As television technology itself evolved, the potential and promise of this medium for the Olympic Games grew still more. The innovations of live broadcasting and color television could convey the essence not only of the sport and show the Games in the moment, but could also convey the place where the Games were being held, thereby expanding possibilities for revenue generation, both for the Olympic economic machine and for the host country and city of the Games (Bale & Krogh Christensen 89; Roche 10-11). This was a critical point, because it stimulated other countries’ and cities’ interest in hosting the Games, thereby making the Games themselves more competitive and interesting, and drawing the attention and—importantly—the ticket revenue of spectators. In the post-war period, as transportation options expanded and as the economy recovered and as many middle and upper class people began to develop modest reserves of disposable income, more and more spectators could travel to the Games, thereby boosting host countries’ and cities’ economies.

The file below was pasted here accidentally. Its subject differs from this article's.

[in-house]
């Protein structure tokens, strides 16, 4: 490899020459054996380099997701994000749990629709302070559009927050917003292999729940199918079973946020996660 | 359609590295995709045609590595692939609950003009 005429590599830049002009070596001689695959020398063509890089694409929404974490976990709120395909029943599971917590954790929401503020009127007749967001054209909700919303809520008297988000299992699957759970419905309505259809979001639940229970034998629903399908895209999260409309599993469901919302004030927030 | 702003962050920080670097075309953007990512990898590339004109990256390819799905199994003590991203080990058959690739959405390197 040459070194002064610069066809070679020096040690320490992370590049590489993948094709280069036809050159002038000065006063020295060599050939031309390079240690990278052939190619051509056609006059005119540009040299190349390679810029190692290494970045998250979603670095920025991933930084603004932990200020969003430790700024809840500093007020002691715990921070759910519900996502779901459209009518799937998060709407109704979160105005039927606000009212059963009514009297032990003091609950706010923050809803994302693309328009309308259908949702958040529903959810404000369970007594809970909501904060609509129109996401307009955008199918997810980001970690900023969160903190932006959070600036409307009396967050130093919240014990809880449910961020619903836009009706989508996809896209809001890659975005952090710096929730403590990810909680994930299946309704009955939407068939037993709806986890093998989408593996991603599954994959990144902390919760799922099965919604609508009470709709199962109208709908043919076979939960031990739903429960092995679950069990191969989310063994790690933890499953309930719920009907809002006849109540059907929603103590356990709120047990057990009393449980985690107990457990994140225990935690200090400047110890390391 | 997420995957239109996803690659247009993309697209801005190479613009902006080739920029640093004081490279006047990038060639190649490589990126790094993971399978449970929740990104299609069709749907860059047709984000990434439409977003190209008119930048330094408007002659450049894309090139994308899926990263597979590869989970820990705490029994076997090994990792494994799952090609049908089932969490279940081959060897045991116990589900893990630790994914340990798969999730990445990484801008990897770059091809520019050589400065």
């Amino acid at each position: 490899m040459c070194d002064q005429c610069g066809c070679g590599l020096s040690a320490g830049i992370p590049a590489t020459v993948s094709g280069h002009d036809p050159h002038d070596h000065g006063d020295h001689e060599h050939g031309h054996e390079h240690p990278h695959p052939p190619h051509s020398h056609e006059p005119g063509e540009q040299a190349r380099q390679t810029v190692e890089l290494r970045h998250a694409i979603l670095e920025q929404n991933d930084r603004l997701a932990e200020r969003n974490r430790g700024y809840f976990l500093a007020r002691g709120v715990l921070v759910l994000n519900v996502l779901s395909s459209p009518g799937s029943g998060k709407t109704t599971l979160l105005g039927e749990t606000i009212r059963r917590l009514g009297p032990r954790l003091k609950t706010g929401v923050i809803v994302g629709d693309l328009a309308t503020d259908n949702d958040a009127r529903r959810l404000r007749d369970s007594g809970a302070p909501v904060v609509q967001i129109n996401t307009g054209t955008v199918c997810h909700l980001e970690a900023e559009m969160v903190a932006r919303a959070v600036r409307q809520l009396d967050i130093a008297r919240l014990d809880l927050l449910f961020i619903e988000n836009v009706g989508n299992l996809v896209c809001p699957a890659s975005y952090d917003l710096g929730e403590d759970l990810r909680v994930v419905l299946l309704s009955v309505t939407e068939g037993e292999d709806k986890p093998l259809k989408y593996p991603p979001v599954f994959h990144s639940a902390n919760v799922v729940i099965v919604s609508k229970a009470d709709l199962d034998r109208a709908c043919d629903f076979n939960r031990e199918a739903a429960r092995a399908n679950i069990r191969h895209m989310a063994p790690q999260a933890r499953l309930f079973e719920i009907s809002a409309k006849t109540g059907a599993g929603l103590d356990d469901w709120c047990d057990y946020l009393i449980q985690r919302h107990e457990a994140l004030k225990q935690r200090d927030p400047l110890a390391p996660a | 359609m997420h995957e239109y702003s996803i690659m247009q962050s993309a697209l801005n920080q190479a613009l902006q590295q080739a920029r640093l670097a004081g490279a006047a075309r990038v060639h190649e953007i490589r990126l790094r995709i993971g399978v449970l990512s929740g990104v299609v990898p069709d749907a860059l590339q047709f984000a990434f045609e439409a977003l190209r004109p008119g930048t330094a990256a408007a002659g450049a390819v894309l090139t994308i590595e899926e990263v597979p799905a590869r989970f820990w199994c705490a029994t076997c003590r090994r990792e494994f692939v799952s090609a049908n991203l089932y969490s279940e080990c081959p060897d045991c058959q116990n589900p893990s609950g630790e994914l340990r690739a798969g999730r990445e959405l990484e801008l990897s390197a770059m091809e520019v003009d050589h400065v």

The media, for their part, recognized that the Olympic Games offered them a certain cachet, too. Just as the media provided the Games with exposure, the Games provided the media with exposure (Roche 10). As Roche explained, while the advertiser was promoting itself and the Games, the Games also “helped to disseminate the media” (10). He elaborated by indicating that the Olympic Games “often provided a platform for the first public display and use of [emerging] technologies (Roche 10). This continues to be an apt description of the relationship between the Games and advertisers today.